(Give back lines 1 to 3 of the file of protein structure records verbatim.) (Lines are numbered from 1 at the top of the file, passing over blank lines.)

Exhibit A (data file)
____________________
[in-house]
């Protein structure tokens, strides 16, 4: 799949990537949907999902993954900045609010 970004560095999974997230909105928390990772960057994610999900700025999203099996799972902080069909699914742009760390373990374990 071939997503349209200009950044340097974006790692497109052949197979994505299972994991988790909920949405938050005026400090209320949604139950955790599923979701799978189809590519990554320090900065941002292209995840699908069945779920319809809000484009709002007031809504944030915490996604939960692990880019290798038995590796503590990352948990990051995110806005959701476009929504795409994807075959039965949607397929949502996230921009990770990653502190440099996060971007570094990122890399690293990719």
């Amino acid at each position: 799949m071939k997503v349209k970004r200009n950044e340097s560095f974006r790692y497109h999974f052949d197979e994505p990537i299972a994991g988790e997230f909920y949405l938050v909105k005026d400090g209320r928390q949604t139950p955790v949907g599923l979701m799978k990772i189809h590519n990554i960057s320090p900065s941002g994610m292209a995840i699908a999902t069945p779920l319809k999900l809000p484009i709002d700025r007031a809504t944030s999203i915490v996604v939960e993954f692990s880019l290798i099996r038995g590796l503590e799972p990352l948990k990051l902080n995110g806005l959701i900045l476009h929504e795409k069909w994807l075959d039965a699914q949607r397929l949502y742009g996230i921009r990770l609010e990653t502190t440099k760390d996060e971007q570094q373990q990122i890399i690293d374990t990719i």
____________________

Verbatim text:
[in-house]
């Protein structure tokens, strides 16, 4: 799949990537949907999902993954900045609010 970004560095999974997230909105928390990772960057994610999900700025999203099996799972902080069909699914742009760390373990374990 071939997503349209200009950044340097974006790692497109052949197979994505299972994991988790909920949405938050005026400090209320949604139950955790599923979701799978189809590519990554320090900065941002292209995840699908069945779920319809809000484009709002007031809504944030915490996604939960692990880019290798038995590796503590990352948990990051995110806005959701476009929504795409994807075959039965949607397929949502996230921009990770990653502190440099996060971007570094990122890399690293990719």
């Amino acid at each position: 799949m071939k997503v349209k970004r200009n950044e340097s560095f974006r790692y497109h999974f052949d197979e994505p990537i299972a994991g988790e997230f909920y949405l938050v909105k005026d400090g209320r928390q949604t139950p955790v949907g599923l979701m799978k990772i189809h590519n990554i960057s320090p900065s941002g994610m292209a995840i699908a999902t069945p779920l319809k999900l809000p484009i709002d700025r007031a809504t944030s999203i915490v996604v939960e993954f692990s880019l290798i099996r038995g590796l503590e799972p990352l948990k990051l902080n995110g806005l959701i900045l476009h929504e795409k069909w994807l075959d039965a699914q949607r397929l949502y742009g996230i921009r990770l609010e990653t502190t440099k760390d996060e971007q570094q373990q990122i890399i690293d374990t990719i």